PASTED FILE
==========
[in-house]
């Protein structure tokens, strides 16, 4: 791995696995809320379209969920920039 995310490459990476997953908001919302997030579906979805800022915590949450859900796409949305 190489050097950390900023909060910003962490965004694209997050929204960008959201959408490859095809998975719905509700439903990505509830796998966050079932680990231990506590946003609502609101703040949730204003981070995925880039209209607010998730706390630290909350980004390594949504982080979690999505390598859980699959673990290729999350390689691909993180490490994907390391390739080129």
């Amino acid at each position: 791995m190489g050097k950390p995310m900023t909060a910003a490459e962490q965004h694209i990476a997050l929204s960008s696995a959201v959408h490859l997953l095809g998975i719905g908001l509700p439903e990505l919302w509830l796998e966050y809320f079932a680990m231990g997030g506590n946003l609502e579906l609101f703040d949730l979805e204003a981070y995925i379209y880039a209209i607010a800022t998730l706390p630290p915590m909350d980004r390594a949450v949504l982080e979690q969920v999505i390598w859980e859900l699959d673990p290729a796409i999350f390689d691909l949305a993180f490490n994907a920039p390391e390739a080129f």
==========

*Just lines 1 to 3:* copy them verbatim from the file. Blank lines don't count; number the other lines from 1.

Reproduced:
[in-house]
């Protein structure tokens, strides 16, 4: 791995696995809320379209969920920039 995310490459990476997953908001919302997030579906979805800022915590949450859900796409949305 190489050097950390900023909060910003962490965004694209997050929204960008959201959408490859095809998975719905509700439903990505509830796998966050079932680990231990506590946003609502609101703040949730204003981070995925880039209209607010998730706390630290909350980004390594949504982080979690999505390598859980699959673990290729999350390689691909993180490490994907390391390739080129």
């Amino acid at each position: 791995m190489g050097k950390p995310m900023t909060a910003a490459e962490q965004h694209i990476a997050l929204s960008s696995a959201v959408h490859l997953l095809g998975i719905g908001l509700p439903e990505l919302w509830l796998e966050y809320f079932a680990m231990g997030g506590n946003l609502e579906l609101f703040d949730l979805e204003a981070y995925i379209y880039a209209i607010a800022t998730l706390p630290p915590m909350d980004r390594a949450v949504l982080e979690q969920v999505i390598w859980e859900l699959d673990p290729a796409i999350f390689d691909l949305a993180f490490n994907a920039p390391e390739a080129f």